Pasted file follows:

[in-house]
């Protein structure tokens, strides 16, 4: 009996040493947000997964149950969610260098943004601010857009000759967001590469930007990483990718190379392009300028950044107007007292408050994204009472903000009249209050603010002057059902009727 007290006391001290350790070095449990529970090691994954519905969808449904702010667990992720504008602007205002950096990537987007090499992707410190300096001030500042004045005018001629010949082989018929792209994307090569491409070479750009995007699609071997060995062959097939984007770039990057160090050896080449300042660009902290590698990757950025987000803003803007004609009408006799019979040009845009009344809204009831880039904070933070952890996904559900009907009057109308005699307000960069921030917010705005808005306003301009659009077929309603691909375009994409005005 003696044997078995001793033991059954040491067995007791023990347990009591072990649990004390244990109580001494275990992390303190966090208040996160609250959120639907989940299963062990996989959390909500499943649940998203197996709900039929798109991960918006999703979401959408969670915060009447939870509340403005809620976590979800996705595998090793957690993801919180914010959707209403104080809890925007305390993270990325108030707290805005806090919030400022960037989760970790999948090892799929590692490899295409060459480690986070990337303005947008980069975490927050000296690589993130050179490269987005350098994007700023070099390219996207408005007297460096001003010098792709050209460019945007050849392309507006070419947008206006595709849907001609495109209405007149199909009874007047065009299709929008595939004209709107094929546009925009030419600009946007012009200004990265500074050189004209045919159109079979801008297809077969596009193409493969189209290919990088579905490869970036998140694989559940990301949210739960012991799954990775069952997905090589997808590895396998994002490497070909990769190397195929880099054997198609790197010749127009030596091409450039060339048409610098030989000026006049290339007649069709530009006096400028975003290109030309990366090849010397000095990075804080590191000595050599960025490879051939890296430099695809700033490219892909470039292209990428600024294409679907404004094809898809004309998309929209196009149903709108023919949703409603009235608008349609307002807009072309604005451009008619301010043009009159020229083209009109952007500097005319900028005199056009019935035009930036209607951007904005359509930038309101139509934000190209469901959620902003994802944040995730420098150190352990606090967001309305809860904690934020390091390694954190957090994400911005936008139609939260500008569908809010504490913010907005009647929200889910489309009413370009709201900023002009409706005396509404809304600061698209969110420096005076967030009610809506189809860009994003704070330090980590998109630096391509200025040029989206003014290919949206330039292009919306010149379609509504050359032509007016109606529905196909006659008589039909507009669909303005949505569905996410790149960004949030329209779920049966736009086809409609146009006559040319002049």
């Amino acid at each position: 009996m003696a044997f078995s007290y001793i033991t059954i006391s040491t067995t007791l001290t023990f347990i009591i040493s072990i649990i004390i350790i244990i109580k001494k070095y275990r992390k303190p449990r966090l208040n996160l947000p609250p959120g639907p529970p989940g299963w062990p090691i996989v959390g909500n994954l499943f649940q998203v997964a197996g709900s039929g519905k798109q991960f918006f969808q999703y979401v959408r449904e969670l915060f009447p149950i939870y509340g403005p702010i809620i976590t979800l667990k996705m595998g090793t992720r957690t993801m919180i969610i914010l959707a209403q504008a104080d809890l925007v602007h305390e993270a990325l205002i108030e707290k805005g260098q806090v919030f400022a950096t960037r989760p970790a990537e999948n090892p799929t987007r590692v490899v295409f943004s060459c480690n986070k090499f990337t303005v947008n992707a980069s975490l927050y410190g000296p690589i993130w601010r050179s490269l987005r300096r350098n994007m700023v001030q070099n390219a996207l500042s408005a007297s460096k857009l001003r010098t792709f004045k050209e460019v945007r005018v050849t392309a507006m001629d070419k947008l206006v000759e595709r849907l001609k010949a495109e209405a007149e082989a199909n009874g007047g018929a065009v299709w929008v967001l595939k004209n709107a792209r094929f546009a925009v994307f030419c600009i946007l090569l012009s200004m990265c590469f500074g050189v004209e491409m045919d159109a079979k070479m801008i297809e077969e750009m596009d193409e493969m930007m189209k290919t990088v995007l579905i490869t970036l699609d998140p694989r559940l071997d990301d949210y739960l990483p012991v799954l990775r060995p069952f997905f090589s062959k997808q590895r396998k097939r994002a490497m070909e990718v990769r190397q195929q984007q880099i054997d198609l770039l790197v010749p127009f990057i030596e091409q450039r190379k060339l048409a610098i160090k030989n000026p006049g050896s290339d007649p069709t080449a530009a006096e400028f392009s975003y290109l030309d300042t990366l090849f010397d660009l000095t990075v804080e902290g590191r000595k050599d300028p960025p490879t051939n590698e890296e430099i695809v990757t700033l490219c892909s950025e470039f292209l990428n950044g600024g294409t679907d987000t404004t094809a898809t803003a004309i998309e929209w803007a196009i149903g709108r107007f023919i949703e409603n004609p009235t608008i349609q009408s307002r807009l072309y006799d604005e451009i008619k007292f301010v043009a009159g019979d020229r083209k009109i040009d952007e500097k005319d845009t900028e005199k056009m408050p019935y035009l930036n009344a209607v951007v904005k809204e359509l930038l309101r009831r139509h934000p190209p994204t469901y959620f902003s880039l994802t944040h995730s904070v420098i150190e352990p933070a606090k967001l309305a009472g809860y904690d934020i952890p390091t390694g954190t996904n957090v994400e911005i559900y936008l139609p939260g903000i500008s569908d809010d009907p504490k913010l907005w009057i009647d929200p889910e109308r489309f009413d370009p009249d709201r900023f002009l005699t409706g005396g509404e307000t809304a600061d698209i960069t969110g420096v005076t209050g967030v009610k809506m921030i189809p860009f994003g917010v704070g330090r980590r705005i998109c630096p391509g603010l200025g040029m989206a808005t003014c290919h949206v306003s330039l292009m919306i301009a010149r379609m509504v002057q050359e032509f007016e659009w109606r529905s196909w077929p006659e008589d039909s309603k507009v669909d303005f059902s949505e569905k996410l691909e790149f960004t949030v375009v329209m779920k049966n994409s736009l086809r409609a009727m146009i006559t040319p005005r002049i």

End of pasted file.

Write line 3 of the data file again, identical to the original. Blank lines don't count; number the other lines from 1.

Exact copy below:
């Amino acid at each position: 009996m003696a044997f078995s007290y001793i033991t059954i006391s040491t067995t007791l001290t023990f347990i009591i040493s072990i649990i004390i350790i244990i109580k001494k070095y275990r992390k303190p449990r966090l208040n996160l947000p609250p959120g639907p529970p989940g299963w062990p090691i996989v959390g909500n994954l499943f649940q998203v997964a197996g709900s039929g519905k798109q991960f918006f969808q999703y979401v959408r449904e969670l915060f009447p149950i939870y509340g403005p702010i809620i976590t979800l667990k996705m595998g090793t992720r957690t993801m919180i969610i914010l959707a209403q504008a104080d809890l925007v602007h305390e993270a990325l205002i108030e707290k805005g260098q806090v919030f400022a950096t960037r989760p970790a990537e999948n090892p799929t987007r590692v490899v295409f943004s060459c480690n986070k090499f990337t303005v947008n992707a980069s975490l927050y410190g000296p690589i993130w601010r050179s490269l987005r300096r350098n994007m700023v001030q070099n390219a996207l500042s408005a007297s460096k857009l001003r010098t792709f004045k050209e460019v945007r005018v050849t392309a507006m001629d070419k947008l206006v000759e595709r849907l001609k010949a495109e209405a007149e082989a199909n009874g007047g018929a065009v299709w929008v967001l595939k004209n709107a792209r094929f546009a925009v994307f030419c600009i946007l090569l012009s200004m990265c590469f500074g050189v004209e491409m045919d159109a079979k070479m801008i297809e077969e750009m596009d193409e493969m930007m189209k290919t990088v995007l579905i490869t970036l699609d998140p694989r559940l071997d990301d949210y739960l990483p012991v799954l990775r060995p069952f997905f090589s062959k997808q590895r396998k097939r994002a490497m070909e990718v990769r190397q195929q984007q880099i054997d198609l770039l790197v010749p127009f990057i030596e091409q450039r190379k060339l048409a610098i160090k030989n000026p006049g050896s290339d007649p069709t080449a530009a006096e400028f392009s975003y290109l030309d300042t990366l090849f010397d660009l000095t990075v804080e902290g590191r000595k050599d300028p960025p490879t051939n590698e890296e430099i695809v990757t700033l490219c892909s950025e470039f292209l990428n950044g600024g294409t679907d987000t404004t094809a898809t803003a004309i998309e929209w803007a196009i149903g709108r107007f023919i949703e409603n004609p009235t608008i349609q009408s307002r807009l072309y006799d604005e451009i008619k007292f301010v043009a009159g019979d020229r083209k009109i040009d952007e500097k005319d845009t900028e005199k056009m408050p019935y035009l930036n009344a209607v951007v904005k809204e359509l930038l309101r009831r139509h934000p190209p994204t469901y959620f902003s880039l994802t944040h995730s904070v420098i150190e352990p933070a606090k967001l309305a009472g809860y904690d934020i952890p390091t390694g954190t996904n957090v994400e911005i559900y936008l139609p939260g903000i500008s569908d809010d009907p504490k913010l907005w009057i009647d929200p889910e109308r489309f009413d370009p009249d709201r900023f002009l005699t409706g005396g509404e307000t809304a600061d698209i960069t969110g420096v005076t209050g967030v009610k809506m921030i189809p860009f994003g917010v704070g330090r980590r705005i998109c630096p391509g603010l200025g040029m989206a808005t003014c290919h949206v306003s330039l292009m919306i301009a010149r379609m509504v002057q050359e032509f007016e659009w109606r529905s196909w077929p006659e008589d039909s309603k507009v669909d303005f059902s949505e569905k996410l691909e790149f960004t949030v375009v329209m779920k049966n994409s736009l086809r409609a009727m146009i006559t040319p005005r002049i």